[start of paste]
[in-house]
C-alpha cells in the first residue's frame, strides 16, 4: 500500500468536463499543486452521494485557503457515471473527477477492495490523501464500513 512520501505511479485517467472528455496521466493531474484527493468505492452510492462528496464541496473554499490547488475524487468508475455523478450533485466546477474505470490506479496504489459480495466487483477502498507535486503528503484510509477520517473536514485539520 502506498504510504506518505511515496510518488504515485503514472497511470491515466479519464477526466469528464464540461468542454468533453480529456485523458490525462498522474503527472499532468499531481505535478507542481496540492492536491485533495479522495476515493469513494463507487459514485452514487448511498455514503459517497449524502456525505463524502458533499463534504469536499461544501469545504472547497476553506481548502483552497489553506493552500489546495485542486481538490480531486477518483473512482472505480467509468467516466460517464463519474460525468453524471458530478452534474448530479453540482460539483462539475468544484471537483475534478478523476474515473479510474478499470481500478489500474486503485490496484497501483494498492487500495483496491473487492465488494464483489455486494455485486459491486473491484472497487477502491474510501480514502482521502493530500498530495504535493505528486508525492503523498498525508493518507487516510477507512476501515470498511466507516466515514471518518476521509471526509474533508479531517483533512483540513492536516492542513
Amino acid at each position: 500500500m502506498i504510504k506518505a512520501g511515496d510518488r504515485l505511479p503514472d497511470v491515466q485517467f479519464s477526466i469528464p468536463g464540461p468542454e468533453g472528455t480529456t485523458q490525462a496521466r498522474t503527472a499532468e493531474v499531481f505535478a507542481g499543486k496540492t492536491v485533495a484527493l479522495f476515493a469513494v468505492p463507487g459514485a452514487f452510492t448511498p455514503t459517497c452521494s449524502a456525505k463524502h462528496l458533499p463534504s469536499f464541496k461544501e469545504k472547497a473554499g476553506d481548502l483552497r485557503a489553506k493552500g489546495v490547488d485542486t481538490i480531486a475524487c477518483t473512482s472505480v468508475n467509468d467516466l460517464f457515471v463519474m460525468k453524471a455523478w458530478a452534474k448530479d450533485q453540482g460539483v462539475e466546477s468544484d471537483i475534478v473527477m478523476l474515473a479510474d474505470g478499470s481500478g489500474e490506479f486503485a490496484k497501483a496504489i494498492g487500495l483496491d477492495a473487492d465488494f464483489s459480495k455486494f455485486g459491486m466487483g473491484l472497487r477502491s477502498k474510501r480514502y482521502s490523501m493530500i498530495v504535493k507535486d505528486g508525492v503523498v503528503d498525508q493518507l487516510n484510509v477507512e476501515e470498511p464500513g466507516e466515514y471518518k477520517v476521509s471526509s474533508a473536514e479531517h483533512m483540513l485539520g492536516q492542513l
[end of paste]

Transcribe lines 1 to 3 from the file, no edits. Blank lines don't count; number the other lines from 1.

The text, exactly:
[in-house]
C-alpha cells in the first residue's frame, strides 16, 4: 500500500468536463499543486452521494485557503457515471473527477477492495490523501464500513 512520501505511479485517467472528455496521466493531474484527493468505492452510492462528496464541496473554499490547488475524487468508475455523478450533485466546477474505470490506479496504489459480495466487483477502498507535486503528503484510509477520517473536514485539520 502506498504510504506518505511515496510518488504515485503514472497511470491515466479519464477526466469528464464540461468542454468533453480529456485523458490525462498522474503527472499532468499531481505535478507542481496540492492536491485533495479522495476515493469513494463507487459514485452514487448511498455514503459517497449524502456525505463524502458533499463534504469536499461544501469545504472547497476553506481548502483552497489553506493552500489546495485542486481538490480531486477518483473512482472505480467509468467516466460517464463519474460525468453524471458530478452534474448530479453540482460539483462539475468544484471537483475534478478523476474515473479510474478499470481500478489500474486503485490496484497501483494498492487500495483496491473487492465488494464483489455486494455485486459491486473491484472497487477502491474510501480514502482521502493530500498530495504535493505528486508525492503523498498525508493518507487516510477507512476501515470498511466507516466515514471518518476521509471526509474533508479531517483533512483540513492536516492542513
Amino acid at each position: 500500500m502506498i504510504k506518505a512520501g511515496d510518488r504515485l505511479p503514472d497511470v491515466q485517467f479519464s477526466i469528464p468536463g464540461p468542454e468533453g472528455t480529456t485523458q490525462a496521466r498522474t503527472a499532468e493531474v499531481f505535478a507542481g499543486k496540492t492536491v485533495a484527493l479522495f476515493a469513494v468505492p463507487g459514485a452514487f452510492t448511498p455514503t459517497c452521494s449524502a456525505k463524502h462528496l458533499p463534504s469536499f464541496k461544501e469545504k472547497a473554499g476553506d481548502l483552497r485557503a489553506k493552500g489546495v490547488d485542486t481538490i480531486a475524487c477518483t473512482s472505480v468508475n467509468d467516466l460517464f457515471v463519474m460525468k453524471a455523478w458530478a452534474k448530479d450533485q453540482g460539483v462539475e466546477s468544484d471537483i475534478v473527477m478523476l474515473a479510474d474505470g478499470s481500478g489500474e490506479f486503485a490496484k497501483a496504489i494498492g487500495l483496491d477492495a473487492d465488494f464483489s459480495k455486494f455485486g459491486m466487483g473491484l472497487r477502491s477502498k474510501r480514502y482521502s490523501m493530500i498530495v504535493k507535486d505528486g508525492v503523498v503528503d498525508q493518507l487516510n484510509v477507512e476501515e470498511p464500513g466507516e466515514y471518518k477520517v476521509s471526509s474533508a473536514e479531517h483533512m483540513l485539520g492536516q492542513l